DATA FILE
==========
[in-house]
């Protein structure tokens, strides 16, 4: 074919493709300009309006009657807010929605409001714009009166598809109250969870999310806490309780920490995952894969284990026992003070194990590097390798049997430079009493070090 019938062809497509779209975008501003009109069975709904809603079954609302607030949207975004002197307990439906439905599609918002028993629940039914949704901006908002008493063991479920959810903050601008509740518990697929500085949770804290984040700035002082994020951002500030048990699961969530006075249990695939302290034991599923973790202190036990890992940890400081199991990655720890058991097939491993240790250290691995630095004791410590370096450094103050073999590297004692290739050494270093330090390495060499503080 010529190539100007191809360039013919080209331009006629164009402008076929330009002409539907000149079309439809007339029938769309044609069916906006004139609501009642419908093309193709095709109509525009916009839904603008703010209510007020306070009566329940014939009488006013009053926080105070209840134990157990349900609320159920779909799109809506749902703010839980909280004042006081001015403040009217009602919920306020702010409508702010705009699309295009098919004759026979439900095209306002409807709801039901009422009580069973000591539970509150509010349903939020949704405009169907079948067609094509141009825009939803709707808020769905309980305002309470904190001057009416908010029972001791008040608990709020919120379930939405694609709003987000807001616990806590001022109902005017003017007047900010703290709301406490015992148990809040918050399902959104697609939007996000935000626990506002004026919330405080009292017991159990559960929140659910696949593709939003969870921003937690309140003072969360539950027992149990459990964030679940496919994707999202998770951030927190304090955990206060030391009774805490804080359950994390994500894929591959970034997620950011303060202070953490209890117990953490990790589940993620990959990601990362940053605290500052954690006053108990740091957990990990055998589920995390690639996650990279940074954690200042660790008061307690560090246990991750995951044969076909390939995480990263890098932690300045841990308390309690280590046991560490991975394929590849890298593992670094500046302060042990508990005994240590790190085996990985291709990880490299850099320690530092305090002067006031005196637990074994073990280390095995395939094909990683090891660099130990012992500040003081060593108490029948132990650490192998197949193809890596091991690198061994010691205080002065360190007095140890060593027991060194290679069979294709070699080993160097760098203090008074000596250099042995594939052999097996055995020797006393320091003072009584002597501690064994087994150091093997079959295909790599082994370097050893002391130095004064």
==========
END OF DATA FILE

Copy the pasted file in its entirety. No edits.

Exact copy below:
[in-house]
């Protein structure tokens, strides 16, 4: 074919493709300009309006009657807010929605409001714009009166598809109250969870999310806490309780920490995952894969284990026992003070194990590097390798049997430079009493070090 019938062809497509779209975008501003009109069975709904809603079954609302607030949207975004002197307990439906439905599609918002028993629940039914949704901006908002008493063991479920959810903050601008509740518990697929500085949770804290984040700035002082994020951002500030048990699961969530006075249990695939302290034991599923973790202190036990890992940890400081199991990655720890058991097939491993240790250290691995630095004791410590370096450094103050073999590297004692290739050494270093330090390495060499503080 010529190539100007191809360039013919080209331009006629164009402008076929330009002409539907000149079309439809007339029938769309044609069916906006004139609501009642419908093309193709095709109509525009916009839904603008703010209510007020306070009566329940014939009488006013009053926080105070209840134990157990349900609320159920779909799109809506749902703010839980909280004042006081001015403040009217009602919920306020702010409508702010705009699309295009098919004759026979439900095209306002409807709801039901009422009580069973000591539970509150509010349903939020949704405009169907079948067609094509141009825009939803709707808020769905309980305002309470904190001057009416908010029972001791008040608990709020919120379930939405694609709003987000807001616990806590001022109902005017003017007047900010703290709301406490015992148990809040918050399902959104697609939007996000935000626990506002004026919330405080009292017991159990559960929140659910696949593709939003969870921003937690309140003072969360539950027992149990459990964030679940496919994707999202998770951030927190304090955990206060030391009774805490804080359950994390994500894929591959970034997620950011303060202070953490209890117990953490990790589940993620990959990601990362940053605290500052954690006053108990740091957990990990055998589920995390690639996650990279940074954690200042660790008061307690560090246990991750995951044969076909390939995480990263890098932690300045841990308390309690280590046991560490991975394929590849890298593992670094500046302060042990508990005994240590790190085996990985291709990880490299850099320690530092305090002067006031005196637990074994073990280390095995395939094909990683090891660099130990012992500040003081060593108490029948132990650490192998197949193809890596091991690198061994010691205080002065360190007095140890060593027991060194290679069979294709070699080993160097760098203090008074000596250099042995594939052999097996055995020797006393320091003072009584002597501690064994087994150091093997079959295909790599082994370097050893002391130095004064």